‘Inception’ is challenging and fun
Can a challenging and philosophical film entertain at or above the level of a straightforward action, mystery or horror production? Obviously, my answer will be in the affirmative. The question is will an average moviegoer agree?
Christopher (“Batman”) Nolan’s “Inception” delivers an iconic, imaginative film — one of the best audience stunners, not from shock, but from the sheer complexity of exploring the meaning, contours and imagery from the human mind. Nolan’s premise spun in the form of an elaborate “caper” proposes the injection of “ideas” into one’s brain in their sleep; ideas which they carry out once in a wakened state. Beyond hypnosis and mind-altering drugs, his world consists of creative mercenaries.
What you see may or may not be “real,” (and for how long) is the hook that deeply gouges viewers’ minds. Spitting out in layman’s terminology — this is a story of identity theft and manipulation envisioned not by stealing a series of documents or torturing a subject until they reveal a secret but through implanting a thought in a mind.
For those viewers seeking pure colorful action, the danger and adventure comes from mainstays like dodging bullets during wild car chases or a van tilting off a bridge. Yet those seeking beyond the obvious are invited into a production with bold nuances crafted as “Bourne Identity” shaken and stirred by “Altered States,” “The Matrix,” and Freddy’s “Nightmare on Elm Street.”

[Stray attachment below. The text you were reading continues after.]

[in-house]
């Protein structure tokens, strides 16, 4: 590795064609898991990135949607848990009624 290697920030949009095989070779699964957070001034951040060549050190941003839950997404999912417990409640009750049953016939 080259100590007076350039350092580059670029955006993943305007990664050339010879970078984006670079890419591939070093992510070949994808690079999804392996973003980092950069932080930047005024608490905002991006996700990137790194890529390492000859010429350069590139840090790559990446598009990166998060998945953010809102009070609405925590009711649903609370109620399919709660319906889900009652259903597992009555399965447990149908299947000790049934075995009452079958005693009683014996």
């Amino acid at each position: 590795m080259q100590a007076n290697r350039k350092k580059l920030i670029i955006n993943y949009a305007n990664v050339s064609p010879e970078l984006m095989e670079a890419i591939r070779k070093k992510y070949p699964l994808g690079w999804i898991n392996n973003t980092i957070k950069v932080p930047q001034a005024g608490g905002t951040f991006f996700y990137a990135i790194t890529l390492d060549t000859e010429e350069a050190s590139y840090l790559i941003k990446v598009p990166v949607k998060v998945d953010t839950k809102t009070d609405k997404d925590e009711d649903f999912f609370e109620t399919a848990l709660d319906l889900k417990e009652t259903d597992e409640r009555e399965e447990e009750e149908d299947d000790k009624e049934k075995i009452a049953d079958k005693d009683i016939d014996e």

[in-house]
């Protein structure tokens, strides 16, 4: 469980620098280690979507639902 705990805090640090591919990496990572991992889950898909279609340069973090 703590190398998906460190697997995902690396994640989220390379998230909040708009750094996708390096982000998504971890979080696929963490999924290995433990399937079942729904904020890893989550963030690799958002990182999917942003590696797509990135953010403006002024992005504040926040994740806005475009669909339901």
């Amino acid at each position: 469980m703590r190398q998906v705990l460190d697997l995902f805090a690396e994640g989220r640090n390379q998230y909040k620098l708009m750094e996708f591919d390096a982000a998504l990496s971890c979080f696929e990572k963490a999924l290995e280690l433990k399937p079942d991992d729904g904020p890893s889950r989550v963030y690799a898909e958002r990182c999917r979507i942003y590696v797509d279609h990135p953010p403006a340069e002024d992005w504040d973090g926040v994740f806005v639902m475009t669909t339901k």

Of course, interpreting dreams has been a forever fascination. Hypnosis has been a favorite entertaining method for mind control. Yea, you may have heard of certain drugs, too. Here the dream becomes a nightly pursuit of personal movie making. You, as producer, director, cinematographer and star, normally want to return and savor every morsel of those in which you, the star, achieve delight, desires, and happiness. You may even induce a sequel by closing your eyes and projecting images that flicker on the large white screen of your subconscious.
Films have often clouded the veil of onscreen reality versus character dream fantasy, but few explored the mechanics of inducing a behavior during eyes wide shut that has such a jolt on the brainwaves of Rapid Eye Movement snoozing that you awake and proceed to carry out a life-altering decision.
Instead of highbrow scientific discussions, these dream makers slide into an environment where zero gravity, upside down skies, half knocked down structures and the slowest of motions morph into a concoction of an animated world and a game world, where projections, jumps, layers and limbo implicate the metamorphosis of what you see and what someone else is doing as your eye movement increases but you remain strongly in a realm of visions.
Intriguingly, the virility of a daydream or night dream at an extreme becomes associated with mental instability. Instead of fantasizing, your inability to distinguish authenticity blurs into a hallucination or a delusion. A favorite flick premise is to confuse an awake, sane person with illusions and/or tricks that no one else admits occurred.
“Inception” turns the mind’s eye into a team activity that has multiple layers of simultaneous thoughts. This implicates one or two elaborate alternate fantasy worlds that are dependent upon each other in a metaphor best expressed by sliding into higher skill levels of video games and computer avatars.
So, while taking a deep nap on a flight, your mental movie screen flashes images of racing through crowded New York City streets, of elevators which move through levels of memory, and of the sweetness of such moments that you’d rather sleep than wake (kinda like staying addicted to a television or computer screen rather than going out and interacting with actual people, not chatters, twitters, or role players.